Global News June 08, 2018

  1. BBC
  2. Global News June 08, 2018

“First Argentina, Then Turkey, Brazil. Now South Africa Reels.”

Investors rattled by everything from trade wars to the end of central-bank stimulus are picking off the most vulnerable emerging markets one by one.
The rand weakened more than 2 percent on Friday, almost twice as much as any other major peer. That came hot on the heels of a slide in Brazil’s real that defied the best efforts of the central bank. Even the Turkish lira was buckling again, losing more than 1 percent, less than 24 hours after policy makers surprised investors with a greater-than-forecast interest-rate increase. Sovereign bonds retreated and the MSCI index of emerging-market stocks fell the most in more than three weeks.
South Africa was thrust into the epicenter of a sell-off gripping emerging markets as policy makers in Europe and the U.S. plan to pare back more than a decade of stimulus measures. Trade tensions are deepening ahead of the G-7 conference in Quebec, while some investors are avoiding riskier assets before Tuesday’s historic meeting between U.S. President Donald Trump and North Korean leader Kim Jong Un.
“Countries with large short-term external debt and current-account deficits are coming under bigger selling pressure,” said Tsutomu Soma, the general manager for fixed-income trading at SBI Securities Co. in Tokyo. “Investors seem to be shifting their funds from weaker emerging markets to U.S. assets now.”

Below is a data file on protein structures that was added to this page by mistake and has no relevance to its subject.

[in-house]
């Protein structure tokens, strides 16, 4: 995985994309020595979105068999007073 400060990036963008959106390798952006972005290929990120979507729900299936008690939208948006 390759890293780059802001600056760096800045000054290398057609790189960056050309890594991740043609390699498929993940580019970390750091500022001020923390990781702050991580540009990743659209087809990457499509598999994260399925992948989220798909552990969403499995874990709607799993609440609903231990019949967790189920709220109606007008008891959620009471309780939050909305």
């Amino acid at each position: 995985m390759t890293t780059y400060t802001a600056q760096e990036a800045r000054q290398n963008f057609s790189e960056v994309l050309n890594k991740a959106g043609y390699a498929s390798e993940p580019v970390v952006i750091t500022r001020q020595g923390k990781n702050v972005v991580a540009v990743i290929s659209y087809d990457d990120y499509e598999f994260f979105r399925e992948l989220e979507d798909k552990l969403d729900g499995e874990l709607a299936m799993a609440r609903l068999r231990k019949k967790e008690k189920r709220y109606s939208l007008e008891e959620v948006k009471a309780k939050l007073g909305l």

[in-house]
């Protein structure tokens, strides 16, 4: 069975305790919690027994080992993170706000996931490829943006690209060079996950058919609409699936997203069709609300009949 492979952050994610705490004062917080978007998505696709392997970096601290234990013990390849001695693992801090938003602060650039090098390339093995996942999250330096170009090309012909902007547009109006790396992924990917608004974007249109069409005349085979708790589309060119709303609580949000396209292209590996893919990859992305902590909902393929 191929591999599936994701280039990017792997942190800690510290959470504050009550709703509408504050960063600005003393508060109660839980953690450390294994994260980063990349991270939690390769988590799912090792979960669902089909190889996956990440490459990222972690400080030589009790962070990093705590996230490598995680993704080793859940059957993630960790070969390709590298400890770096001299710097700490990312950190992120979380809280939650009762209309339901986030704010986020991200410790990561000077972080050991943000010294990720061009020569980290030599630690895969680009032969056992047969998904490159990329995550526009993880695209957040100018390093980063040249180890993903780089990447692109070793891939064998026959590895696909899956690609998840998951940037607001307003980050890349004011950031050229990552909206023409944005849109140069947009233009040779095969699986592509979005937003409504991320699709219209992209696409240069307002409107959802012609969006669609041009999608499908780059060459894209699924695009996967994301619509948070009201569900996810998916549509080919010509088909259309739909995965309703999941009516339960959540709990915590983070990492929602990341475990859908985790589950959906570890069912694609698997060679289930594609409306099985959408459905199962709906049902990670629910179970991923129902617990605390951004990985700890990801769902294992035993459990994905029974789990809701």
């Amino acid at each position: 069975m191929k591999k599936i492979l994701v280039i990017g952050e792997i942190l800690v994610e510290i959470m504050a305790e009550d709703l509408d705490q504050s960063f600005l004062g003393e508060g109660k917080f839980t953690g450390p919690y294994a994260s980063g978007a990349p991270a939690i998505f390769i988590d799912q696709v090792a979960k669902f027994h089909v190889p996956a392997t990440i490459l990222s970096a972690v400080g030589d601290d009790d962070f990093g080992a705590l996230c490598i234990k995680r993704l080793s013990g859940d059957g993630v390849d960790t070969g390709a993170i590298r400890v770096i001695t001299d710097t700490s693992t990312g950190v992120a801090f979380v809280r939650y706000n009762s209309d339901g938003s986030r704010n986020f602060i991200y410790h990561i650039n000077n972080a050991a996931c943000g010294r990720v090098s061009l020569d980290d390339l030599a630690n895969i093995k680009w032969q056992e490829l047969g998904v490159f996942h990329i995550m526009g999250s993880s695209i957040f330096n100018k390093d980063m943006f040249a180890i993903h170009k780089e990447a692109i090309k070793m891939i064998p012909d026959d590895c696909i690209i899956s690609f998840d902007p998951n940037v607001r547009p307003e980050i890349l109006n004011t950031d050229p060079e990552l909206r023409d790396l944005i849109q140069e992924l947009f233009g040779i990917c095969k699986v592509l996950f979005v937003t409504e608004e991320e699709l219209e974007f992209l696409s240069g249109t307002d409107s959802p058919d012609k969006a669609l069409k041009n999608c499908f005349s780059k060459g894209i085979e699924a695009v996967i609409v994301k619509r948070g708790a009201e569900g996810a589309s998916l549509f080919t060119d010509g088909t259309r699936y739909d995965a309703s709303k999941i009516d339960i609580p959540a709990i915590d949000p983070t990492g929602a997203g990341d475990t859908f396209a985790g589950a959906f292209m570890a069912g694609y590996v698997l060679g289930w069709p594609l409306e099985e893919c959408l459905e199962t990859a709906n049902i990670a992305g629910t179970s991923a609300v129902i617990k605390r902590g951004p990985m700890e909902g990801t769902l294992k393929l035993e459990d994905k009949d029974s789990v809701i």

Trade tensions are back in view as President Trump is set to find himself isolated at Quebec’s G-7 confab, where he’ll be challenged by other leaders on tariffs and the environment. The international conference will be followed by the summit between Trump and the North Korean leader scheduled on Tuesday in Singapore.


“Goal! Investors line up World Cup winners off the pitch.”

The soccer World Cup is a massive money-spinner and stock market players are busy picking brewers, betting firms, pub chains and sportswear brands that will benefit from the associated global spending surge.
The world’s biggest sporting event is unlikely to make or break companies, but it gives them the chance to reach new customers and showcase new products, potentially locking in revenue streams beyond the end of the month-long tournament that kicks off next week in Russia. This year’s tournament will add $2.4 billion to the global advertising market, according to marketing agency Zenith.
“For brands, the World Cup offers a unique opportunity to reach these consumers at scale, during shared public occasions they are emotionally involved in,” said Jonathan Barnard, Zenith’s director of global intelligence. The tournament is expected to have a broadcast audience of 3.5 billion across the globe.
Investment banks are busy sending clients their World Cup research identifying which shares could win big. The tone is often light and some tips to be taken with a pinch of salt as they piggyback the marketing bonanza.
Brokers also know that investors will themselves be busy watching the games, keeping trading volumes light. Studies, including from the European Central Bank have shown that trading volumes drop significantly during World Cup matches with the biggest plunges just after goals and other key moments in a game.
Monthly volumes for Brazil’s benchmark Bovespa equities index reached a two-year low during the last World Cup in June 2014 according to Reuters data.
One certain bet is that beer will be drunk in large quantities to celebrate victories or drown sorrows.
Volumes of beer typically get a 2-3 percent boost in host countries during a World Cup year, Morgan Stanley analysts found looking at the four previous hosts. Carlsberg, the market leader in Russia and Budweiser maker ABInBev, a global sponsor, look to be among the winners from this tournament. ABInBev has said it expects the World Cup to boost annual sales volumes in finalists Brazil and Argentina by 0.5 to 1 percentage point, thanks to matches driving beer drinking in the normally drier winter months. “We think the best final to maximize the positive impact for ABInBev would be Brazil vs. Mexico,” Morgan Stanley analysts wrote.